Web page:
Study on McKay Vouchers Lends Support to Goldwater Reform Plan

Posted on June 11, 2003 | Type: Press Release
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PHOENIX-In a study released today, Manhattan Institute scholars Jay P. Greene and Greg Forster find that Florida's McKay Scholarship Program has overwhelming support among parents of the special education children who receive vouchers through the program. The study's findings lend support to a Goldwater Institute proposal to use special education vouchers to combat pervasive racial bias by Arizona public school districts in the labeling of children as "learning disabled."

In Vouchers for Special Education Students: An Evaluation of Florida's McKay Scholarship Program (http://www.manhattan-institute.org/html/cr_38.htm), Greene and Forster present findings from the first empirical study of the McKay program's performance. Greene and Forster find:

  • 92.7 percent of current McKay participants are satisfied or very satisfied with their McKay schools; only 32.7 percent were similarly satisfied with their public schools.
  • 86 percent of current participants report that their McKay schools have provided all the services they promised to provide; only 30.2 percent of say they received all the services required under federal law from their public schools.
  • Over 90 percent of parents who have left the program believe it should continue to be available to those who wish to use it.
  • 71.7 percent of current participants and 75.8 percent of former participants report paying either nothing at all or less than $1,000 per year above the voucher amount.
  • Per-pupil expenditures at McKay schools are the same or only slightly more than those at public schools.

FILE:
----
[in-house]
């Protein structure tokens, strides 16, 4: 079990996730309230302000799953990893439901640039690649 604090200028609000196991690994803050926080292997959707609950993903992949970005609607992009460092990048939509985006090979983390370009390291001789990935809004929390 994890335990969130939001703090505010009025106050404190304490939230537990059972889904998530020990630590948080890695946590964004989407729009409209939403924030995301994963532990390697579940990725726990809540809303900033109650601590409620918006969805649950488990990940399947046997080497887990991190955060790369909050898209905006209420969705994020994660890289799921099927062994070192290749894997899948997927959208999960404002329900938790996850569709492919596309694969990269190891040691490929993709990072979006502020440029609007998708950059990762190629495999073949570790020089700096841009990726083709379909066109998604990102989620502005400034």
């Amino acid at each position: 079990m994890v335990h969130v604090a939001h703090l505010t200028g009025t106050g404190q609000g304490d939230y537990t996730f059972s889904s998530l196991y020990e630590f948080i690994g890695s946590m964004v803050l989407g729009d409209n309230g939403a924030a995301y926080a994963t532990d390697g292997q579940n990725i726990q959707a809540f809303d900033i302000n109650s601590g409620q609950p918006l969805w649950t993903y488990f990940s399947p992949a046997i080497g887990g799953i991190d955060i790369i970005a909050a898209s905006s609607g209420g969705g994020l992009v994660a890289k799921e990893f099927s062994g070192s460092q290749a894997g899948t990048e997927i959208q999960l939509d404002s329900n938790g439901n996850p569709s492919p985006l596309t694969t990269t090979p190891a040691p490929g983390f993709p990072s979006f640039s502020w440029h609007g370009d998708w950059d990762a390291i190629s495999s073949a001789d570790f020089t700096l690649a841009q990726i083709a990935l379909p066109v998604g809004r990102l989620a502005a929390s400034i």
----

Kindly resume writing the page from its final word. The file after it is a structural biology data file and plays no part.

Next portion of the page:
In a study released in March by the Goldwater Institute, Children First America vice president Matthew Ladner finds pervasive racial bias by Arizona public school districts in the labeling of children as learning disabled. Disability rates for Hispanic students are 48 percent higher, and for African-American students are 29 percent higher, in White-dominate districts compared to minority districts. Dr. Ladner estimates that 10 percent of Arizona's disability cases, more than 8,000 students, may have been mislabeled by school districts attempting to qualify for increased funding under the state's "bounty funding formula," a formula that has been repudiated by Congress and by 16 states.

As a remedy, Ladner proposes using McKay-style vouchers to enable all disabled students to attend a public or private school of their parents' choice. The program would provide immediate help to more than 87,000 disabled students and save the state an estimated $50 million each year by reducing the incidence of mislabeling. 1,170 disabled students in Arizona already attend private schools at public expense.

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